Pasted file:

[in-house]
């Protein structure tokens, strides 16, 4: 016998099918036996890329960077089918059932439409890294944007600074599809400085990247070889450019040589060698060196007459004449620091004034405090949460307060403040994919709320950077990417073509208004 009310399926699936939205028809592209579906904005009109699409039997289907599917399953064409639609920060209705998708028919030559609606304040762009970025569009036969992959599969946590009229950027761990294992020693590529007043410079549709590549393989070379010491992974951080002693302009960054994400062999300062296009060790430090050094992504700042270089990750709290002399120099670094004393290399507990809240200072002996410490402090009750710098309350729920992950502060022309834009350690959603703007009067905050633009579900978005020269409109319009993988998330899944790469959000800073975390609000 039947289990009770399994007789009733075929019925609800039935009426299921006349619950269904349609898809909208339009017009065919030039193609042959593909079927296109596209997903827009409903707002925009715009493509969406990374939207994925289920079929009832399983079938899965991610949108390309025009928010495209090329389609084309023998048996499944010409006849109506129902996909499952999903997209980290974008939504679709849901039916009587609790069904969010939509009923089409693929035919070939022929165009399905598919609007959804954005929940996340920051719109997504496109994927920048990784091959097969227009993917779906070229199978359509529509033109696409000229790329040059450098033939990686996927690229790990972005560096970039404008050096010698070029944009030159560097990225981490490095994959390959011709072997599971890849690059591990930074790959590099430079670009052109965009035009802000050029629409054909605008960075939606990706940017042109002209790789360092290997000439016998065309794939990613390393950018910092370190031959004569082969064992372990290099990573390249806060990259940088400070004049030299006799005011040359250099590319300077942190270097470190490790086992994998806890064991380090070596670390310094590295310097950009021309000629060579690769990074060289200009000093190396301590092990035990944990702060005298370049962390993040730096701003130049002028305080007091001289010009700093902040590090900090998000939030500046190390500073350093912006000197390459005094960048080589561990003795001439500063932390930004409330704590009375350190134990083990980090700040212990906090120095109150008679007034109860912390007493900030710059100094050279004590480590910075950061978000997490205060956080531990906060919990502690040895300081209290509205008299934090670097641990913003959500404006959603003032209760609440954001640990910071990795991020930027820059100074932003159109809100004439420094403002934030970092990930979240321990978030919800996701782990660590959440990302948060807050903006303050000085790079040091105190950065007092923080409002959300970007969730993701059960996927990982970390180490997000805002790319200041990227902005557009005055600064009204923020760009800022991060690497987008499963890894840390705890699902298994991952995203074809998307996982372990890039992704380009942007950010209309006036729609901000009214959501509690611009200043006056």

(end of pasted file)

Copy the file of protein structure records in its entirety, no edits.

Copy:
[in-house]
């Protein structure tokens, strides 16, 4: 016998099918036996890329960077089918059932439409890294944007600074599809400085990247070889450019040589060698060196007459004449620091004034405090949460307060403040994919709320950077990417073509208004 009310399926699936939205028809592209579906904005009109699409039997289907599917399953064409639609920060209705998708028919030559609606304040762009970025569009036969992959599969946590009229950027761990294992020693590529007043410079549709590549393989070379010491992974951080002693302009960054994400062999300062296009060790430090050094992504700042270089990750709290002399120099670094004393290399507990809240200072002996410490402090009750710098309350729920992950502060022309834009350690959603703007009067905050633009579900978005020269409109319009993988998330899944790469959000800073975390609000 039947289990009770399994007789009733075929019925609800039935009426299921006349619950269904349609898809909208339009017009065919030039193609042959593909079927296109596209997903827009409903707002925009715009493509969406990374939207994925289920079929009832399983079938899965991610949108390309025009928010495209090329389609084309023998048996499944010409006849109506129902996909499952999903997209980290974008939504679709849901039916009587609790069904969010939509009923089409693929035919070939022929165009399905598919609007959804954005929940996340920051719109997504496109994927920048990784091959097969227009993917779906070229199978359509529509033109696409000229790329040059450098033939990686996927690229790990972005560096970039404008050096010698070029944009030159560097990225981490490095994959390959011709072997599971890849690059591990930074790959590099430079670009052109965009035009802000050029629409054909605008960075939606990706940017042109002209790789360092290997000439016998065309794939990613390393950018910092370190031959004569082969064992372990290099990573390249806060990259940088400070004049030299006799005011040359250099590319300077942190270097470190490790086992994998806890064991380090070596670390310094590295310097950009021309000629060579690769990074060289200009000093190396301590092990035990944990702060005298370049962390993040730096701003130049002028305080007091001289010009700093902040590090900090998000939030500046190390500073350093912006000197390459005094960048080589561990003795001439500063932390930004409330704590009375350190134990083990980090700040212990906090120095109150008679007034109860912390007493900030710059100094050279004590480590910075950061978000997490205060956080531990906060919990502690040895300081209290509205008299934090670097641990913003959500404006959603003032209760609440954001640990910071990795991020930027820059100074932003159109809100004439420094403002934030970092990930979240321990978030919800996701782990660590959440990302948060807050903006303050000085790079040091105190950065007092923080409002959300970007969730993701059960996927990982970390180490997000805002790319200041990227902005557009005055600064009204923020760009800022991060690497987008499963890894840390705890699902298994991952995203074809998307996982372990890039992704380009942007950010209309006036729609901000009214959501509690611009200043006056």